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When bias charges arise, never ignore EEOC

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in Discrimination and Harassment,Human Resources

No matter how trivial you might consider discrimination or harassment charges leveled by your employees, never, ever ignore an EEOC complaint. It could wind up costing your organization dearly.

At some point, the EEOC may decide that the way to get your attention is to file a federal discrimination lawsuit on behalf of your employees. And if you ignore that notice, a court may just rule that you lost the case because you failed to respond.

Consider this recent case that resulted in a court order to pay $100,000 to two former employees. The employer completely missed its chance to present a defense.

Recent case: Scottsdale Wine Café, an Arizona bar, allegedly allowed its management and line staff to harass two male servers, Wyatt and Jared. The men said they were subjected to egregious anti-gay name calling, sexually insulting innuendo and touching that was related to their actual or perceived sexual orientation.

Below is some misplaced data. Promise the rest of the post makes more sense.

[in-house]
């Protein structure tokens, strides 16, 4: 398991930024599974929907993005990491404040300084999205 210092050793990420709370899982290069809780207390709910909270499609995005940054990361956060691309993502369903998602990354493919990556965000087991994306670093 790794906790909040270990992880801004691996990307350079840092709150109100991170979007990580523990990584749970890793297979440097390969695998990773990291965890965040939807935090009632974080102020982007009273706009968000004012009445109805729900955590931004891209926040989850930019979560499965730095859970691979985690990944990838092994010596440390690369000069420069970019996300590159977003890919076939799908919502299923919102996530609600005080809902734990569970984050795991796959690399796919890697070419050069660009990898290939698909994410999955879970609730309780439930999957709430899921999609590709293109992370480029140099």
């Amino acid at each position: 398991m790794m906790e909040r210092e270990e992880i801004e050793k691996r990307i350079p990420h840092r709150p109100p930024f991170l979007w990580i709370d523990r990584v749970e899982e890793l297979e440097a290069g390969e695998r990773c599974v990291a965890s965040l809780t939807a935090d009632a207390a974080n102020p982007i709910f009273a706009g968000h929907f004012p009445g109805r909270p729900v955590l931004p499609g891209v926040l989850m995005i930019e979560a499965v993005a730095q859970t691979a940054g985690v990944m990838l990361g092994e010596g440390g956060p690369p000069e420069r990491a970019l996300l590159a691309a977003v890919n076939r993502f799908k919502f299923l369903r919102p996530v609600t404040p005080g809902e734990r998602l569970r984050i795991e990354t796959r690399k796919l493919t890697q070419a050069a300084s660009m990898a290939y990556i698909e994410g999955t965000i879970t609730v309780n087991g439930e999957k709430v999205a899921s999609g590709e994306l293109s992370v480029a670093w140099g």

Both men complained to their supervisor, but nothing changed. One supervisor even allegedly joined in the harassment after Wyatt and Jared brought their complaint to him

Then Wyatt said he was planning legal action to stop the harassment. He was terminated.

He followed through on his threat of legal action by getting in touch with the EEOC.

The EEOC followed its usual procedures for contacting employers accused of discrimination. The bar never answered. The EEOC filed a lawsuit on the men’s behalf.

Scottsdale Wine Café ignored that, too.

The next step was easy for the EEOC, but disastrous for the bar. The commission moved for summary judgement. The court immediately agreed and found the employer liable for sexual harassment and retaliation. The bar now owes the men $100,000.

Final note: Make sure you have processes in place for responding to all legal documents that arrive in the mail or via a process server. Generally, you have little time to respond. Missing a deadline may mean losing the case without a chance to present a defense.

The best approach: Immediately contact your attorney counsel anytime you receive an EEOC or other agency notice or are served with a state or federal lawsuit.

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